By Richard Winters
My Rating: 5 out of 10
4-Word Review: He befriends a dummy.
Leon (David Hewlett) and Ursula (Cynthia Preston) are brother and sister growing up in a large home run by their stern father (Terry O’ Quinn) who works as a doctor and has an anatomically correct dummy named Pin in his office. Sometimes to entertain the children he gets the dummy to talk, by throwing his voice to make it seem like it’s the dummies. As the children get older Leon remains convinced that the dummy can speak and begins to have an unhealthy fixation with him that concerns his sister. When the parents end up dying in a tragic car accident the sister and brother get the house all to themselves and Leon becomes even more possessive about Pin and anyone who dares make fun of him or Pin pays the ultimate price.
This intriguing film manages to be captivating throughout thanks mainly to an intelligent script and some excellent performances by its two leads. The casting is top-notch including the fact that the different actors who represent Leon and Ursula as they grow from children to young adults look very similar, which is a major achievement since many other movies aren’t as adept with this and cast child performers that do not effectively resemble their adult counterparts.
It’s also refreshing that Leon’s character is not a complete derelict, but instead quite cultured and educated, which makes his weird child-like fixation with the dummy all the more creepy. I also enjoyed O’Quinn as the father and the scene where he performs an abortion on his own daughter and tries to force his son to watch it is really twisted.
The scares though are lacking and there are only a couple of murders, which aren’t all that dramatic or impressive. Pin is also not frightening to look at and in fact becomes downright boring. Most horror films would’ve exaggerated some characteristic of the dummy to give him more of a creepy effect, which is what this one should’ve done. It also would’ve helped had there been a surreal moment where we saw things from Leon’s point-of-view and witnessed the doll actually speaking or even just moving.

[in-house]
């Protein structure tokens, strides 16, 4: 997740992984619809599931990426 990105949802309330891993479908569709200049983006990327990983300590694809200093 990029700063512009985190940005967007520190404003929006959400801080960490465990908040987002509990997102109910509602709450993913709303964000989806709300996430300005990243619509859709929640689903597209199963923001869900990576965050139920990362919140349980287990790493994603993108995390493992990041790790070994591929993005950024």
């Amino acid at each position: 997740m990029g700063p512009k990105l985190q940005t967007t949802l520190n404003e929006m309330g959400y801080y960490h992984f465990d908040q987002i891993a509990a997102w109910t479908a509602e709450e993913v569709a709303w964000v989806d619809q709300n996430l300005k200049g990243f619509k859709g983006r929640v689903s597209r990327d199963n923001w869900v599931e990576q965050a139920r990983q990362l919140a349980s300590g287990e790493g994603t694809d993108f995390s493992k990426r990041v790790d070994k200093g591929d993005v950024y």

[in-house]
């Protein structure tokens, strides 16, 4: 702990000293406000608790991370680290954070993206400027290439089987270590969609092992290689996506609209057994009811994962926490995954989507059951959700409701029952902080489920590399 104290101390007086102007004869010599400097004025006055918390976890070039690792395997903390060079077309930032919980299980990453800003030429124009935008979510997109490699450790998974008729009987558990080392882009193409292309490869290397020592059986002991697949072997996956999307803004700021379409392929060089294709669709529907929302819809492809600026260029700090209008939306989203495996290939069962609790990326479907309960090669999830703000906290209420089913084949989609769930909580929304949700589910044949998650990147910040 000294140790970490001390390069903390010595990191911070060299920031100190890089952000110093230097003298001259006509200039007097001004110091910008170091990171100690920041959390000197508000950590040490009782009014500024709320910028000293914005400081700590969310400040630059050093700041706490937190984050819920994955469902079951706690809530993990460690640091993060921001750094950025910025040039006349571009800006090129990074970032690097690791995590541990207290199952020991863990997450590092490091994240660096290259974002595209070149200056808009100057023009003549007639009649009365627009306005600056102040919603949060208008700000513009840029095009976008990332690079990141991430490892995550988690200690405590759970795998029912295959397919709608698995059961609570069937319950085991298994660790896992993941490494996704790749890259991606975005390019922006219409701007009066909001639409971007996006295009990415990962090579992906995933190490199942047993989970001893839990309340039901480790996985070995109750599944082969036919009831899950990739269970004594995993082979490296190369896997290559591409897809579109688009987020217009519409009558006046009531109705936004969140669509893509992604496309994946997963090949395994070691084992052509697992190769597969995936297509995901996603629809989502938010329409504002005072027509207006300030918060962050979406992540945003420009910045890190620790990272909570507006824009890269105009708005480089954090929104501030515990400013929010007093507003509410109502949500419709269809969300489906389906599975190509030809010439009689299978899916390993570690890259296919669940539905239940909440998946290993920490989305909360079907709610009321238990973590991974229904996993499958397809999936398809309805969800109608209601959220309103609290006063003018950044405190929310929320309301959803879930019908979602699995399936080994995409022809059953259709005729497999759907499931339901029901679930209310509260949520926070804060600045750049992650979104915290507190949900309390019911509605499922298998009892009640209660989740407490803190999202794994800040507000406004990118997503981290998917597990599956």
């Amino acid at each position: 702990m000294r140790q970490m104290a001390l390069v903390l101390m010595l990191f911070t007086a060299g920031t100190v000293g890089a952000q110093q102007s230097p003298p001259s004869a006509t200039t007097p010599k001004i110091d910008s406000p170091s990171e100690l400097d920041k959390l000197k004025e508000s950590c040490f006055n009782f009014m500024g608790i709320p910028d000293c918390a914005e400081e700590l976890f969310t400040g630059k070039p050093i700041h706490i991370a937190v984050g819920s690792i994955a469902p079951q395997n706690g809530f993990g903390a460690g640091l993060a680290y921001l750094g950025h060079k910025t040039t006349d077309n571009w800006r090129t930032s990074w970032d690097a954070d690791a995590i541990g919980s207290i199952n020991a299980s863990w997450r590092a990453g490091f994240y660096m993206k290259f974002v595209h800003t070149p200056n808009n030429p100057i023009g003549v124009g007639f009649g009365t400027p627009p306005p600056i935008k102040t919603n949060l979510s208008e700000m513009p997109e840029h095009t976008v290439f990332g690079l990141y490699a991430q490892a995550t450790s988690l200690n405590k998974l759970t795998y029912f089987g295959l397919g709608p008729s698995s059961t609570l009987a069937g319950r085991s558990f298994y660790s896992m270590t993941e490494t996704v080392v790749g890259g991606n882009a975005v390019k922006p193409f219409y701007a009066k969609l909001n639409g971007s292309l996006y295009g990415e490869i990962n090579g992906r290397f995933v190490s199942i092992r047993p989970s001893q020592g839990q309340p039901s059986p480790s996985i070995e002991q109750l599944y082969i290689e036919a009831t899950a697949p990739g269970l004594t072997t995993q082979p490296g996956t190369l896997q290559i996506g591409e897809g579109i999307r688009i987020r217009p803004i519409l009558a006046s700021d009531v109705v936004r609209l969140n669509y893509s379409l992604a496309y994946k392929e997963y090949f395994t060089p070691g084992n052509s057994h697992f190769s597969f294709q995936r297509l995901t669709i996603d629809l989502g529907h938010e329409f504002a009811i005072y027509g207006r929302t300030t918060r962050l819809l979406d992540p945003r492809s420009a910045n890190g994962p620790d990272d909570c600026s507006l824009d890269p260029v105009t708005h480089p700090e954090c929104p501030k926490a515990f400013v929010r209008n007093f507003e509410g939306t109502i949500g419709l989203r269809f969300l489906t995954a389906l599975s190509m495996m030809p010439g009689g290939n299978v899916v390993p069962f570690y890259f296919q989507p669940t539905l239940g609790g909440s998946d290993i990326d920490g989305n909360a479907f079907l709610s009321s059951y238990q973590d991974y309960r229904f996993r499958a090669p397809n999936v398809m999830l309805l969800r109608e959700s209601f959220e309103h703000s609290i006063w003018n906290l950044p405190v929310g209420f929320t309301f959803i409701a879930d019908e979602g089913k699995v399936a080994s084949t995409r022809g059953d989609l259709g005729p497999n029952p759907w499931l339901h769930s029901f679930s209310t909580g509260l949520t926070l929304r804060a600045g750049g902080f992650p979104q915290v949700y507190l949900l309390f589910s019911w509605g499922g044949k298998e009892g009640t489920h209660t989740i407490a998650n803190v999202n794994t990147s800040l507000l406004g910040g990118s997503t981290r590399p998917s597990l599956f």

The film’s ending though is the script’s weakest point. It involves Ursula attacking Leon with an ax after she realizes that he has just killed her boyfriend (John Pyper-Ferguson), but then the film cuts away making it confusing as to what happens. It then cuts to show Leon sitting in a wheelchair and having taken on the personality of Pin as apparently that’s who she cut up, but the film would’ve been more interesting had it shown the doll getting destroyed and even doing some of it in slow-motion especially since its devoid of much action otherwise.
The idea of a person taking the personality of an inanimate object that they earlier thought was real is nothing new. The same fate occurred to the Anthony Hopkins’ character in Magic where he played a ventriloquist who thought his dummy could talk as well as to another ventriloquist character in a classic episode of ‘The Twilight Zone’, which makes the twist here less interesting and almost predictable. A more surprising element would’ve been to have the dummy suddenly come to life when Ursula attacks it and then killing her.
It also seemed ridiculous that Leon would remain living in his large, stately home in a sort of vegetative state after being caught attempting to murder the boyfriend while apparently being cared for by a round-the-clock nurse is not believable as the cost of his medical care would dry up any funds that he had in his inheritance and making his continued stay at the home completely impractical. In reality the court appointed doctors would’ve deemed him mentally ill and a menace to society while also advising that he be sent away to a secure and monitored mental facility.
End of Spoiler Alert!
My Rating: 5 out of 10
Released: November 25, 1988
Runtime: 1Hour 43Minutes
Director: Sandor Stern
Studio: New World Pictures